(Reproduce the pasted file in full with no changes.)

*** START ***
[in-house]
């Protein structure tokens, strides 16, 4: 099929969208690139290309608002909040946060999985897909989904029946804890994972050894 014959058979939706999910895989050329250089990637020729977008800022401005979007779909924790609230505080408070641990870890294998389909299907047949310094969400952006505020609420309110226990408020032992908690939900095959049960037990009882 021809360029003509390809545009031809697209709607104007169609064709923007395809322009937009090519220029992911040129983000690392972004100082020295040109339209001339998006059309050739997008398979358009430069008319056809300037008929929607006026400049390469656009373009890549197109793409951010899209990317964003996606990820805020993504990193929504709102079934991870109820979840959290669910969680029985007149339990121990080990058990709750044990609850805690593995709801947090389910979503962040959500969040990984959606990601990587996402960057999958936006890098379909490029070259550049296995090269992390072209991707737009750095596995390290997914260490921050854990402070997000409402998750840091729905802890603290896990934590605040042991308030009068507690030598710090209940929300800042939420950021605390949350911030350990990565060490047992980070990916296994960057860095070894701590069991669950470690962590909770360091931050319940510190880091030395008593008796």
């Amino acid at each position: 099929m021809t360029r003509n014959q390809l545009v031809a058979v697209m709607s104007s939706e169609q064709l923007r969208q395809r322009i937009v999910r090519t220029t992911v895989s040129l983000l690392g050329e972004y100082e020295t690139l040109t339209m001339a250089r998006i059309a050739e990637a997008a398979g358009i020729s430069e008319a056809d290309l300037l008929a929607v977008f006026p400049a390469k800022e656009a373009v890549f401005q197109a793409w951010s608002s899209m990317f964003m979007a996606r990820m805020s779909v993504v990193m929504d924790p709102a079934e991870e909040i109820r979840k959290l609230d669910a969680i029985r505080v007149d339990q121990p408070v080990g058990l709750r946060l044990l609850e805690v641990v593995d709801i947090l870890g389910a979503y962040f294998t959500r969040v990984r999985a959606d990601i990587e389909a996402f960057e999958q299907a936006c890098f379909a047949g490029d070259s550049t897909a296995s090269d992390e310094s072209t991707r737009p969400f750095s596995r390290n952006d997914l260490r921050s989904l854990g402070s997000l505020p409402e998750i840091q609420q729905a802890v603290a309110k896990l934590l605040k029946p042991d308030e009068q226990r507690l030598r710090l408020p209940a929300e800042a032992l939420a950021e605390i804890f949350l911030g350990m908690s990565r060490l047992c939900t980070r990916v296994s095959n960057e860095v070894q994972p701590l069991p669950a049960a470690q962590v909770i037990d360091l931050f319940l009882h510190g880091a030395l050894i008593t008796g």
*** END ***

[in-house]
């Protein structure tokens, strides 16, 4: 099929969208690139290309608002909040946060999985897909989904029946804890994972050894 014959058979939706999910895989050329250089990637020729977008800022401005979007779909924790609230505080408070641990870890294998389909299907047949310094969400952006505020609420309110226990408020032992908690939900095959049960037990009882 021809360029003509390809545009031809697209709607104007169609064709923007395809322009937009090519220029992911040129983000690392972004100082020295040109339209001339998006059309050739997008398979358009430069008319056809300037008929929607006026400049390469656009373009890549197109793409951010899209990317964003996606990820805020993504990193929504709102079934991870109820979840959290669910969680029985007149339990121990080990058990709750044990609850805690593995709801947090389910979503962040959500969040990984959606990601990587996402960057999958936006890098379909490029070259550049296995090269992390072209991707737009750095596995390290997914260490921050854990402070997000409402998750840091729905802890603290896990934590605040042991308030009068507690030598710090209940929300800042939420950021605390949350911030350990990565060490047992980070990916296994960057860095070894701590069991669950470690962590909770360091931050319940510190880091030395008593008796």
């Amino acid at each position: 099929m021809t360029r003509n014959q390809l545009v031809a058979v697209m709607s104007s939706e169609q064709l923007r969208q395809r322009i937009v999910r090519t220029t992911v895989s040129l983000l690392g050329e972004y100082e020295t690139l040109t339209m001339a250089r998006i059309a050739e990637a997008a398979g358009i020729s430069e008319a056809d290309l300037l008929a929607v977008f006026p400049a390469k800022e656009a373009v890549f401005q197109a793409w951010s608002s899209m990317f964003m979007a996606r990820m805020s779909v993504v990193m929504d924790p709102a079934e991870e909040i109820r979840k959290l609230d669910a969680i029985r505080v007149d339990q121990p408070v080990g058990l709750r946060l044990l609850e805690v641990v593995d709801i947090l870890g389910a979503y962040f294998t959500r969040v990984r999985a959606d990601i990587e389909a996402f960057e999958q299907a936006c890098f379909a047949g490029d070259s550049t897909a296995s090269d992390e310094s072209t991707r737009p969400f750095s596995r390290n952006d997914l260490r921050s989904l854990g402070s997000l505020p409402e998750i840091q609420q729905a802890v603290a309110k896990l934590l605040k029946p042991d308030e009068q226990r507690l030598r710090l408020p209940a929300e800042a032992l939420a950021e605390i804890f949350l911030g350990m908690s990565r060490l047992c939900t980070r990916v296994s095959n960057e860095v070894q994972p701590l069991p669950a049960a470690q962590v909770i037990d360091l931050f319940l009882h510190g880091a030395l050894i008593t008796g």